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Kevin Lewis didn’t start out looking for a job in mental health/substance abuse treatment, but once he became immersed in it, he was all in.

“I was working on an internship at a state alcoholic treatment center while pursuing my master’s degree [from Florida State University], and I found that the patients were different than what I’d expected,” he says. “They were bright and they had upside potential, and they came from all walks of life.

#27 SalusCare Inc. chief executive Kevin Lewis

“I was instantly enamored with that, and with being involved in treating them.”

That was 30 years ago.

These days, Lewis maintains  his personal mandate as chief executive of SalusCare Inc., the Lee County-based organization that sprang from the official merger earlier this year of Lee Mental Health Center Inc. (founded in 1969) and Southwest Florida Addiction Services (founded in 1980).

The merger talks between the individual boards of directors were initiated in October 2011, and the transaction progressed when the decision was made that patient needs could be better met by a joint entity.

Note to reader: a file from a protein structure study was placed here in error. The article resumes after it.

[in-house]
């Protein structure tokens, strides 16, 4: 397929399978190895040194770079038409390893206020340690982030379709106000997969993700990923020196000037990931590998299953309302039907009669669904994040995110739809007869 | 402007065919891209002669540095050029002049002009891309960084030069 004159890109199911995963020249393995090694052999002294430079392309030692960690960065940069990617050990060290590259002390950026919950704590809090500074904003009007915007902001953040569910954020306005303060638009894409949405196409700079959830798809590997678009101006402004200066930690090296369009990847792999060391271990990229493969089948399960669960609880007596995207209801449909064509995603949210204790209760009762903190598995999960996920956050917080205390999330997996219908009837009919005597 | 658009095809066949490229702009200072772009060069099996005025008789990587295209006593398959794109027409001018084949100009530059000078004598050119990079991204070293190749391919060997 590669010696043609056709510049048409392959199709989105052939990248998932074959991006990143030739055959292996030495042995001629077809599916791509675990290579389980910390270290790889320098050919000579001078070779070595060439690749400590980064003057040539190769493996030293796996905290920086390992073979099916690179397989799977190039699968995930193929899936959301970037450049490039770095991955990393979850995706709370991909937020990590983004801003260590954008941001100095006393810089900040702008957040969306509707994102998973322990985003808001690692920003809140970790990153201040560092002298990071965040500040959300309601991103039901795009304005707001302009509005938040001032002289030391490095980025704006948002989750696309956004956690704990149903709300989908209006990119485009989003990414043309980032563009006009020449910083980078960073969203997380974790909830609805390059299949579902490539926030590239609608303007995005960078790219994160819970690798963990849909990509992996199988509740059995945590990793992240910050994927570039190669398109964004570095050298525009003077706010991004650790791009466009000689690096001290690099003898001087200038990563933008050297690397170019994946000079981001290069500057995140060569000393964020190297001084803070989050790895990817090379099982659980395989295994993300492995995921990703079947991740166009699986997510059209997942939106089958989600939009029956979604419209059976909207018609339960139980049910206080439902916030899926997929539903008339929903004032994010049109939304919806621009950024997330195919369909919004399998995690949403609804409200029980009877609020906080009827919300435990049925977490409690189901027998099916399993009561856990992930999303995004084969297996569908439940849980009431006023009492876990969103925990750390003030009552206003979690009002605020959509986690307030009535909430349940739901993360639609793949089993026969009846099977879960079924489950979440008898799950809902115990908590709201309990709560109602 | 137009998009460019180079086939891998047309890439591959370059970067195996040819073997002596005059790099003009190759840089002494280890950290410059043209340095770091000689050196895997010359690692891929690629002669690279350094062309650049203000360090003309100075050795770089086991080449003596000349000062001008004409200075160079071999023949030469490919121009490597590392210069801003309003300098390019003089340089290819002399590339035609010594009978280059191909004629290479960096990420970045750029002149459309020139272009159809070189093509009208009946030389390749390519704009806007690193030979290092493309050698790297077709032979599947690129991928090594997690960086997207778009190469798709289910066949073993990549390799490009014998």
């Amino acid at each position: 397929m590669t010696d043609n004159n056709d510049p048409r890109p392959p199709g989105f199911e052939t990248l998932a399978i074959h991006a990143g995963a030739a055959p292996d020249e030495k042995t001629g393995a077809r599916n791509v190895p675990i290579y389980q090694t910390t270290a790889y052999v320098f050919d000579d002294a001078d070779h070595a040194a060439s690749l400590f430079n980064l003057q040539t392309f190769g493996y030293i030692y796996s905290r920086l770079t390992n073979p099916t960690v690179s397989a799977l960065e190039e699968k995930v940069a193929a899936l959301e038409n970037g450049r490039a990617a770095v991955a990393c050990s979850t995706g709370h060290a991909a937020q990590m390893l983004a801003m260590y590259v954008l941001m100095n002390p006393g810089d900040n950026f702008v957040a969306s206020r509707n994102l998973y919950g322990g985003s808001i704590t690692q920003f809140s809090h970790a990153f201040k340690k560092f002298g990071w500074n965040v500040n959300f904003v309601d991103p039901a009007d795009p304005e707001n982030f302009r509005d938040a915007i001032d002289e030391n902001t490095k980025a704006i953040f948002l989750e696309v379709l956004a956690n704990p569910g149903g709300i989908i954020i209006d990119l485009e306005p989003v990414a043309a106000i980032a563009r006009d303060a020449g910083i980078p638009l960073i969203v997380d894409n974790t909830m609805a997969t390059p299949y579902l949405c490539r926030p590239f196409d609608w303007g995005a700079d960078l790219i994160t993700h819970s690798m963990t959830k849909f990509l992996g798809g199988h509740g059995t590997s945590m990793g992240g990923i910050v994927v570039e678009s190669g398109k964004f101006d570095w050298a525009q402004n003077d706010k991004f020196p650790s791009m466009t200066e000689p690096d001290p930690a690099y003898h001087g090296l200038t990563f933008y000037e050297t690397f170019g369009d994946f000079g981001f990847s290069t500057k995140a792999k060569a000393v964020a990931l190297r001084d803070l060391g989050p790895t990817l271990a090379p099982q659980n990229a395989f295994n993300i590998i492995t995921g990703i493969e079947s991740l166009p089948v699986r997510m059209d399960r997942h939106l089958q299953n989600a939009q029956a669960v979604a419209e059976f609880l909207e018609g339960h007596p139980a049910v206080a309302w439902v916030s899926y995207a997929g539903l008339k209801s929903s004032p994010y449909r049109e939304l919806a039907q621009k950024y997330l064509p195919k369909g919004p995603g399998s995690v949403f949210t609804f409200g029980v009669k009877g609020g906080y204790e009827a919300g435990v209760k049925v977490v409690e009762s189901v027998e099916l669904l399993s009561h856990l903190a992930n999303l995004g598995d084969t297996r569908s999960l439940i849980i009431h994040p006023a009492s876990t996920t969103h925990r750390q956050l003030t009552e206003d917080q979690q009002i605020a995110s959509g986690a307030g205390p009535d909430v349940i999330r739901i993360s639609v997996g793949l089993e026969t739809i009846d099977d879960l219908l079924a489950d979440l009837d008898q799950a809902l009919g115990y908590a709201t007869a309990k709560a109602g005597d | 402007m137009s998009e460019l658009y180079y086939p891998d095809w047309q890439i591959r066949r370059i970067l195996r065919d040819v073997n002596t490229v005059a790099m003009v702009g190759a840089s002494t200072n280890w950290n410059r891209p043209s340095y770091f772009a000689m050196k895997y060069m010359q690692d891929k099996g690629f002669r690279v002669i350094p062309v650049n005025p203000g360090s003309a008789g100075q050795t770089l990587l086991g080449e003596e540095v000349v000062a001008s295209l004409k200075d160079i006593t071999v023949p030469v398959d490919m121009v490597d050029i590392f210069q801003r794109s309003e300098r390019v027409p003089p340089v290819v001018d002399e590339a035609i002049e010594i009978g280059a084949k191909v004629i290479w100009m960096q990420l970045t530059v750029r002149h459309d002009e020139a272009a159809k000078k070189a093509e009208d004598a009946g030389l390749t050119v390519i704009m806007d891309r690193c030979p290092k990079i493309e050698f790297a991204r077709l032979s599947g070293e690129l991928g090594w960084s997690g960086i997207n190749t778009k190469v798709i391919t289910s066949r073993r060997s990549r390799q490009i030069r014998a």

SalusCare now serves nearly 17,000 individuals yearly from seven locations in Lee County and two more in Hendry County. It projects gross revenue of $29.84 million for the current fiscal year, a 6.2 percent jump from $28.11 million last year.

Lewis joined the combined company from the Southwest Florida Addiction Services side, where he’s spent the bulk of his time since arriving in Florida from his native Michigan in 1977.

Both he and Lee Mental Health Center’s top man, David Winters, are graduates of Grand Valley State University in Allendale, Mich., but they never knew each other in school and weren’t aware of the shared background until it came up in conversation at a local function a few years ago.

“The hope is that through exposure to what we do, you’ll find a fit,” Lewis says, referring to ongoing challenges to maintain a workforce with the skills necessary to succeed in the field. The people who experience it never let it go. Our medical director has been with us 31 years. He took a part-time job and found an affinity and discovered things that he’d never planned on.”

An increased necessity for preventative care came out of the Great Recession, claims Lewis, who says times of economic hardship tend to make people concentrate less on non-emergency concerns. Also, he says integration with other healthcare providers will be increased going forward, after years of more silo-like operations.

“Ten years ago, everyone was set up separately,” he says. “Five years ago, the care was parallel. Today and going forward, we’re much more integrated. I can envision sitting at a table making patient treatment plans with all parties involved. The care will be much more effective, and costs will be lower.”

—Lyle Fitzsimmons



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